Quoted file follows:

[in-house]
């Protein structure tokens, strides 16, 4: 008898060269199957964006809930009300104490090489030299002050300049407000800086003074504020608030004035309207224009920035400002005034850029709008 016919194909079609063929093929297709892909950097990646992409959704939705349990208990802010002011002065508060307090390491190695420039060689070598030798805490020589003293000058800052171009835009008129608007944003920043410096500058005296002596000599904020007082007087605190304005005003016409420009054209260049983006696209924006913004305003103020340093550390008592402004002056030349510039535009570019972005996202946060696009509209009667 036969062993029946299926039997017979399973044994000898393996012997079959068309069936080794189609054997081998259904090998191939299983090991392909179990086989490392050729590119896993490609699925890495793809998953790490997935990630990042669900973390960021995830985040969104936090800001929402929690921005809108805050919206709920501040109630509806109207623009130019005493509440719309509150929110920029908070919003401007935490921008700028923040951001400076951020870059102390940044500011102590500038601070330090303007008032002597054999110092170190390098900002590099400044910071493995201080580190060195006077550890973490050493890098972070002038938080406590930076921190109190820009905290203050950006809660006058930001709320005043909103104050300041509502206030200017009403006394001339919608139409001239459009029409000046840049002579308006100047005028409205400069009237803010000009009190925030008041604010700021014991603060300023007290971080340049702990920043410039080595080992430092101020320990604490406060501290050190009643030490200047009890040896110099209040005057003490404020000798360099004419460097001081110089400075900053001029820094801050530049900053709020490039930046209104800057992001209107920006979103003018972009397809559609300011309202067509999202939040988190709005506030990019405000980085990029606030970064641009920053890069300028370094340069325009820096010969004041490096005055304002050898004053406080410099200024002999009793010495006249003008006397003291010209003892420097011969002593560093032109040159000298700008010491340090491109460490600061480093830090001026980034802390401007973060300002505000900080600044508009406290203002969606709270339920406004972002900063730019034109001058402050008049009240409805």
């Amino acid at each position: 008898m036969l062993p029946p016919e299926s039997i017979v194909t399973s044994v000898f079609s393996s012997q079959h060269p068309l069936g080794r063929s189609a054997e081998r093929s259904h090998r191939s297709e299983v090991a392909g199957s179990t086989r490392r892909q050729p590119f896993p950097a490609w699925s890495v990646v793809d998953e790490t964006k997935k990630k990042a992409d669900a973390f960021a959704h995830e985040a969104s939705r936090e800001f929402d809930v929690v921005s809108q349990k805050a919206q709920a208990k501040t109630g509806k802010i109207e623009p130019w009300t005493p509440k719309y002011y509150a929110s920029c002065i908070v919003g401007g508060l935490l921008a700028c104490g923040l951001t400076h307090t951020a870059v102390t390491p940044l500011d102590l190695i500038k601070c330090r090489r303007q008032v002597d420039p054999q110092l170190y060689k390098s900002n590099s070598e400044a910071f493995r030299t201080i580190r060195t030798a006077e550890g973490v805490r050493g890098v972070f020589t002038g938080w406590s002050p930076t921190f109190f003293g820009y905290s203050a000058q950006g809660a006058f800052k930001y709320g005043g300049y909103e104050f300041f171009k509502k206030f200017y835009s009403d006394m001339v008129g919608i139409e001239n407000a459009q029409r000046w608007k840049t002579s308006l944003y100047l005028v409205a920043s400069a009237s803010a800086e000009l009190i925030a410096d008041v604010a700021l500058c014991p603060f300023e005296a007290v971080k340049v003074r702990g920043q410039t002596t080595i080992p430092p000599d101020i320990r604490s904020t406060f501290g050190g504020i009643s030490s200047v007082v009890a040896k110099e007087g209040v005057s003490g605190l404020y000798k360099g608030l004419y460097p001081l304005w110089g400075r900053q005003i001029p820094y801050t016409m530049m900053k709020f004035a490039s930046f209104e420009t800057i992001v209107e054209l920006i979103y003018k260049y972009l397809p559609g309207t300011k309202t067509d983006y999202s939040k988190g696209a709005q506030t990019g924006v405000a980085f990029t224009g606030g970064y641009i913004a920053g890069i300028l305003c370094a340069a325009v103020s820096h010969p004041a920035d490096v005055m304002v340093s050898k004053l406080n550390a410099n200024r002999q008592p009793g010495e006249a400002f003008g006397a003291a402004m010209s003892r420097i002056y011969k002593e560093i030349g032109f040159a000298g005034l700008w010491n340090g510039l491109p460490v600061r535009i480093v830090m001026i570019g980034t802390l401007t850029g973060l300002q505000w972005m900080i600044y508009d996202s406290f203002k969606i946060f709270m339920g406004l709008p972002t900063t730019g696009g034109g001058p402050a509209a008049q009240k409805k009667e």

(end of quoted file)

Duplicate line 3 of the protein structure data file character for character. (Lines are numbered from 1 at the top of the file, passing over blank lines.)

């Amino acid at each position: 008898m036969l062993p029946p016919e299926s039997i017979v194909t399973s044994v000898f079609s393996s012997q079959h060269p068309l069936g080794r063929s189609a054997e081998r093929s259904h090998r191939s297709e299983v090991a392909g199957s179990t086989r490392r892909q050729p590119f896993p950097a490609w699925s890495v990646v793809d998953e790490t964006k997935k990630k990042a992409d669900a973390f960021a959704h995830e985040a969104s939705r936090e800001f929402d809930v929690v921005s809108q349990k805050a919206q709920a208990k501040t109630g509806k802010i109207e623009p130019w009300t005493p509440k719309y002011y509150a929110s920029c002065i908070v919003g401007g508060l935490l921008a700028c104490g923040l951001t400076h307090t951020a870059v102390t390491p940044l500011d102590l190695i500038k601070c330090r090489r303007q008032v002597d420039p054999q110092l170190y060689k390098s900002n590099s070598e400044a910071f493995r030299t201080i580190r060195t030798a006077e550890g973490v805490r050493g890098v972070f020589t002038g938080w406590s002050p930076t921190f109190f003293g820009y905290s203050a000058q950006g809660a006058f800052k930001y709320g005043g300049y909103e104050f300041f171009k509502k206030f200017y835009s009403d006394m001339v008129g919608i139409e001239n407000a459009q029409r000046w608007k840049t002579s308006l944003y100047l005028v409205a920043s400069a009237s803010a800086e000009l009190i925030a410096d008041v604010a700021l500058c014991p603060f300023e005296a007290v971080k340049v003074r702990g920043q410039t002596t080595i080992p430092p000599d101020i320990r604490s904020t406060f501290g050190g504020i009643s030490s200047v007082v009890a040896k110099e007087g209040v005057s003490g605190l404020y000798k360099g608030l004419y460097p001081l304005w110089g400075r900053q005003i001029p820094y801050t016409m530049m900053k709020f004035a490039s930046f209104e420009t800057i992001v209107e054209l920006i979103y003018k260049y972009l397809p559609g309207t300011k309202t067509d983006y999202s939040k988190g696209a709005q506030t990019g924006v405000a980085f990029t224009g606030g970064y641009i913004a920053g890069i300028l305003c370094a340069a325009v103020s820096h010969p004041a920035d490096v005055m304002v340093s050898k004053l406080n550390a410099n200024r002999q008592p009793g010495e006249a400002f003008g006397a003291a402004m010209s003892r420097i002056y011969k002593e560093i030349g032109f040159a000298g005034l700008w010491n340090g510039l491109p460490v600061r535009i480093v830090m001026i570019g980034t802390l401007t850029g973060l300002q505000w972005m900080i600044y508009d996202s406290f203002k969606i946060f709270m339920g406004l709008p972002t900063t730019g696009g034109g001058p402050a509209a008049q009240k409805k009667e």